Asean’s failure has left neighbouring Bangladesh to pick up the costs of the fallout of the conflict in Myanmar’s Rakhine state. The new arrivals have added to the numbers of Rohingya refugees who arrived in previous years. There are now close to a million Rohingya refugees in Bangladesh, with recent arrivals put up in camps close to the border with Myanmar.
The camps are inadequate, registration systems overwhelmed, living conditions terrible, and prospects of return uncertain at best. What we in India need to understand is that the Rohingya refugee crisis could soon end up as a political crisis in Bangladesh, destabilising that country and recreating space for Islamists. This is no longer about Rohingya refugees. It is about Bangladesh. It is not in India’s interests for Bangladesh to descend into turmoil.
Bangladeshi society and its Prime Minister Sheikh Hasina have distinguished themselves with generosity, grace, and broad-mindedness that have thus far eluded richer countries in the region and beyond. New Delhi has done well by sending urgent humanitarian aid to somewhat ease the Bangladesh government’s resource constraints as an emergency response. India should go beyond this to provide political, diplomatic, financial, and security cover to Bangladesh to better manage the refugee crisis. This involves support both for the refugees as well as the communities that host them. Not everything needs to be done by the government. There are a number of Indian non-government organisations that have technical expertise in water, sanitation, public health, nutrition and IT that New Delhi could engage in cooperative crisis management.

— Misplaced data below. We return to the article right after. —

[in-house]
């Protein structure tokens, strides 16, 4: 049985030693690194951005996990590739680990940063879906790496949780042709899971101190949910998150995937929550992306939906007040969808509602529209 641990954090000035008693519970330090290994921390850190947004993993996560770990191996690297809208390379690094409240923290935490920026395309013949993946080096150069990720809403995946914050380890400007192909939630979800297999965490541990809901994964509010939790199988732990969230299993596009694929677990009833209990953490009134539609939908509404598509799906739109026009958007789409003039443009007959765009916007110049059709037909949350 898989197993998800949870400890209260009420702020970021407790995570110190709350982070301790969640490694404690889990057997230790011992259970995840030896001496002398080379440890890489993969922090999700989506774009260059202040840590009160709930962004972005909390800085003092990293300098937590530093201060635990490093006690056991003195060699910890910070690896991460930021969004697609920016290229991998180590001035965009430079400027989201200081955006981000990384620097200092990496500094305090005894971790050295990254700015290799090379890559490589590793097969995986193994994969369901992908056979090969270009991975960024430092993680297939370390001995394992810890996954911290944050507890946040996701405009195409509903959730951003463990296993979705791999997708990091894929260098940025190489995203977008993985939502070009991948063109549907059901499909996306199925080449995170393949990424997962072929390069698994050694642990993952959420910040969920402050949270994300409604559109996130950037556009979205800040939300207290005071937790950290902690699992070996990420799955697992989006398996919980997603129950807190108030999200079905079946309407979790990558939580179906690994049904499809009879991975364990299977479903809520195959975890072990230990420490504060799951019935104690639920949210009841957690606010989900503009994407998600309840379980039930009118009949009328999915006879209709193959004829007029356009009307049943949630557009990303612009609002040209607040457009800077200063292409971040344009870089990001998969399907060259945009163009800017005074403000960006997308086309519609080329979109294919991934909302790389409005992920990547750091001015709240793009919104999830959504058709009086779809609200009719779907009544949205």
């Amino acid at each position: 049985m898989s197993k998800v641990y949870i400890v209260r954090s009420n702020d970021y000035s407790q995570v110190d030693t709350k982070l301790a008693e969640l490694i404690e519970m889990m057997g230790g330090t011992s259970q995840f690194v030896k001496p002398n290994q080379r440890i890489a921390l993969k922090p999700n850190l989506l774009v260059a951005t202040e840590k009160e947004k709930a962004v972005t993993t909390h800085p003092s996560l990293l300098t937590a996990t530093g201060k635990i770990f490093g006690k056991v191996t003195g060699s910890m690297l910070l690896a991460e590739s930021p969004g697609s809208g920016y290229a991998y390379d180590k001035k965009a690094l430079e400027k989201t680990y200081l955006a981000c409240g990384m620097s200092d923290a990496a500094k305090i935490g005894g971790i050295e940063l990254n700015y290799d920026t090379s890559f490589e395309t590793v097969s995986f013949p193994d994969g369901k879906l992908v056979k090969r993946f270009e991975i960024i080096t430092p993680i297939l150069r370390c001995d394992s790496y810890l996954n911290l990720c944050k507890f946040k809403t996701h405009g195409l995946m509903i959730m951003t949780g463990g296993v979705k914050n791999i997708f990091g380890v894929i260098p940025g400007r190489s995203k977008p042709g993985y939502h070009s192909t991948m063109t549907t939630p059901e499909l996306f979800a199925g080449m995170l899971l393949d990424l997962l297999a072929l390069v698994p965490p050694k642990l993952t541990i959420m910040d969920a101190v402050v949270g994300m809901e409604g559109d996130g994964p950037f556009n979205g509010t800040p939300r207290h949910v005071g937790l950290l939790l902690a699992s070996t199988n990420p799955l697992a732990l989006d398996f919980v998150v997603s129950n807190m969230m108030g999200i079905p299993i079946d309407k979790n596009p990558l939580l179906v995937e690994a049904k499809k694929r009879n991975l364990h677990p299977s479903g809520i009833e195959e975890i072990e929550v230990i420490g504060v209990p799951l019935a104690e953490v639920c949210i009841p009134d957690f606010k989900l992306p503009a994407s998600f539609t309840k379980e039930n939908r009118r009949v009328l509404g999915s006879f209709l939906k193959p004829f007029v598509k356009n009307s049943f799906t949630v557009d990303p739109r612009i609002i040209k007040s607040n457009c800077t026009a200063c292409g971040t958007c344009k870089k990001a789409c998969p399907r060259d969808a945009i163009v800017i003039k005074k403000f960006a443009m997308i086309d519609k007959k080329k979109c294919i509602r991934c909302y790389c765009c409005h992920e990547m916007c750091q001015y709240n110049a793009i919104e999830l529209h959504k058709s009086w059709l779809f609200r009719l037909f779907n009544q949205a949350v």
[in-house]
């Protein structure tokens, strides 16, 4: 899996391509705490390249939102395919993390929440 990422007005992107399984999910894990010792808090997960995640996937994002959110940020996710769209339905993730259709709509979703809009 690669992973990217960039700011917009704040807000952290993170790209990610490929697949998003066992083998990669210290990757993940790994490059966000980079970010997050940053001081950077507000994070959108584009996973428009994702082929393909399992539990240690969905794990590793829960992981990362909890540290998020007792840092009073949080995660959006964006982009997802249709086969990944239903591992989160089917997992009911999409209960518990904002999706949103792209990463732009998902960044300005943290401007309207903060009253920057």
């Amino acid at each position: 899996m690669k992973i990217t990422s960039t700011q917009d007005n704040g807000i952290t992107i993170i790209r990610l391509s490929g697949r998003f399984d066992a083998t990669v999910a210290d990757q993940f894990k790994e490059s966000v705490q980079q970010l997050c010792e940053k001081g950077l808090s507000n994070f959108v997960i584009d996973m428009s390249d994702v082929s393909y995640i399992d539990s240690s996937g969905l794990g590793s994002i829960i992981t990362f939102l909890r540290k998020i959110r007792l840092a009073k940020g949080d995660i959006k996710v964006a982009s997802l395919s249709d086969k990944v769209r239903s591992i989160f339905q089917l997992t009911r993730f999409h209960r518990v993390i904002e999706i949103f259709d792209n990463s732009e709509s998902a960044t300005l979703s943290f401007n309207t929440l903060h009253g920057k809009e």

In a column in March 2013, I had argued that New Delhi’s neighbourhood doctrine should unabashedly back pro-India political leaders and ensure that they are in power. Ms Hasina is one such. She faces a general election next year. New Delhi should do everything in its power to strengthen her political hand. Not only should India support the Bangladeshi government in managing the refugee issue well, but also celebrate Ms Hasina’s outstanding leadership. She and the people of Bangladesh deserve the Nobel Peace Prize. Needless to say, Bangladesh has put the wealthier countries of Asean to shame. They may yet mitigate some of the ignominy of being passive bystanders by stepping forward with technical and economic assistance to Bangladesh until the matter of the Rohingyas is resolved.
When millions of East Pakistani refugees entered India in 1971, Prime Minister Indira Gandhi went to war with Pakistan and halted a genocide, making India the first country to stop an ongoing genocide in another country. Now, Bangladesh does not have the military capability to prosecute a large scale military operation in Myanmar. New Delhi arguably has the capability to intervene, but there are few conceivable outcomes of such an intervention that will not make matters worse for everyone. That said, the Rohingya crisis highlights the need for New Delhi to invest in expeditionary military capacity that can lend teeth to its peace diplomacy.
(Published in today’s Business Standard)